More useful stuff in Photoshop!

Finding your center

So you have an item that you’d like to find the center of without measuring and doing the math? Lol, I know – I too have days where “divided by 2” is more difficult than it should be. 😀

Easy. Control-click the layer with the item you want to find the center of so that its edges are selected. Make sure VIEW>RULERS and VIEW>SNAP TO>GUIDES are checked. Now go to EDIT>FREE TRANSFORM (CTRL+T) and the transformation box appears on your item. Don’t touch the box, but click and drag guides from the top and side ruler and they’ll automatically snap to the center of your selection! Then just hit ENTER on your keyboard to get rid of the transformation box. To find the center of your document, chose SELECT>ALL (CTRL+A) on any layer, then CTRL+T and so on.

Finding the center

As you can see in this example, this finds the mathematical center – from the furthest visible pixel from left to right & top to bottom, and not the center of the flower. If I wanted the center of the flower, I’d select the yellow circle, and then do the transform etc.

Stray pixels

Sometimes if I’m selecting something out from a background I end up with some stray pixels outside in the transparent area that I don’t want. If the pixels are a low opacity, they might not be visible or even show up as a selection.

There are a couple of things you can do to make sure that you’re getting them. Make a background layer under the item and fill it with black, and see if anything shows up on the transparent layer that shouldn’t be there. Then fill the background layer with white and look again. Then once more with 50% grey.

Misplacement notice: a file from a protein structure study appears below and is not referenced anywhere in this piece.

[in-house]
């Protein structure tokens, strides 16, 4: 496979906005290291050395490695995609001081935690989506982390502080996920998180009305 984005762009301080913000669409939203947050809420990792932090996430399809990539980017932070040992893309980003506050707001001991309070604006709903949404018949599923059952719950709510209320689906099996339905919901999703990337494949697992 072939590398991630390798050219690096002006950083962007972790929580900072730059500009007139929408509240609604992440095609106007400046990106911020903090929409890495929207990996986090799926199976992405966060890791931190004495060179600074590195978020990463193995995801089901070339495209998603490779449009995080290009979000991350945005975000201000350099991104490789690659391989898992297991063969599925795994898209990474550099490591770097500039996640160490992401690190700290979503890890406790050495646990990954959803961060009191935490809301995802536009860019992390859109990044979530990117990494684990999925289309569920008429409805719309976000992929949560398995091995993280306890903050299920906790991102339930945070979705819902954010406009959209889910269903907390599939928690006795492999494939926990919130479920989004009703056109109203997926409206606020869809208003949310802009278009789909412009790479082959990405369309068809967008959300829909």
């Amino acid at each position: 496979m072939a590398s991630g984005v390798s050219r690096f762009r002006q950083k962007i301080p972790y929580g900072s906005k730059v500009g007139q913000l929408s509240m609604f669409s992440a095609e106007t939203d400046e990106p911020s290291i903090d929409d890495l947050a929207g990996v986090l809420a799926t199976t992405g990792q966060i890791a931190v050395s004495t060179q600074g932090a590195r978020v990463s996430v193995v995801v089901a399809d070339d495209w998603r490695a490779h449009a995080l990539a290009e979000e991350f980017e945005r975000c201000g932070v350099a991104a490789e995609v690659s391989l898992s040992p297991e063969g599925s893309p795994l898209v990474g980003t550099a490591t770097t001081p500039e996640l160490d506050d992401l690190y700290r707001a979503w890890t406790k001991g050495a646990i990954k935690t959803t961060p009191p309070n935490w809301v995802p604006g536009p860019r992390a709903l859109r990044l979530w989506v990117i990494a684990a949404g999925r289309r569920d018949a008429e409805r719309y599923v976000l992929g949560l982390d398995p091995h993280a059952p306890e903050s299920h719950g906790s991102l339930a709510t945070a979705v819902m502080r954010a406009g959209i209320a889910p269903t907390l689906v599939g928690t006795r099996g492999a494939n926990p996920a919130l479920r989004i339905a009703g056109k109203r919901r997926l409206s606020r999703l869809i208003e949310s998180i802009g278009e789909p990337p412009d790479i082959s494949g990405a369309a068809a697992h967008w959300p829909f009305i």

But who’s got time for that? The easiest way is to just choose the transparent layer and add a stroke with layer styles. I usually make it thick and red – and any little stray pixel, even if it’s only at 1% opacity and not visible to the naked eye, gets a big red stroke, so it’s easy for me to find and erase the little booger. When I’m done, I just turn off the stroke.

Finding stray pixels using a stroke

Text layers

To do some effects on text, you need to rasterize the text layer first. To make a quick rasterized layer, Control-Click the text layer to select it, EDIT>COPY (CTRL+C) then EDIT>PASTE (CTRL+V) – it copies your text onto a new raster layer right on top of your text layer, and your text layer is still there in case you have to change anything.

Note: Control-clicking will select the text outline so when you paste your new raster text it will be pasted in the exact same place.

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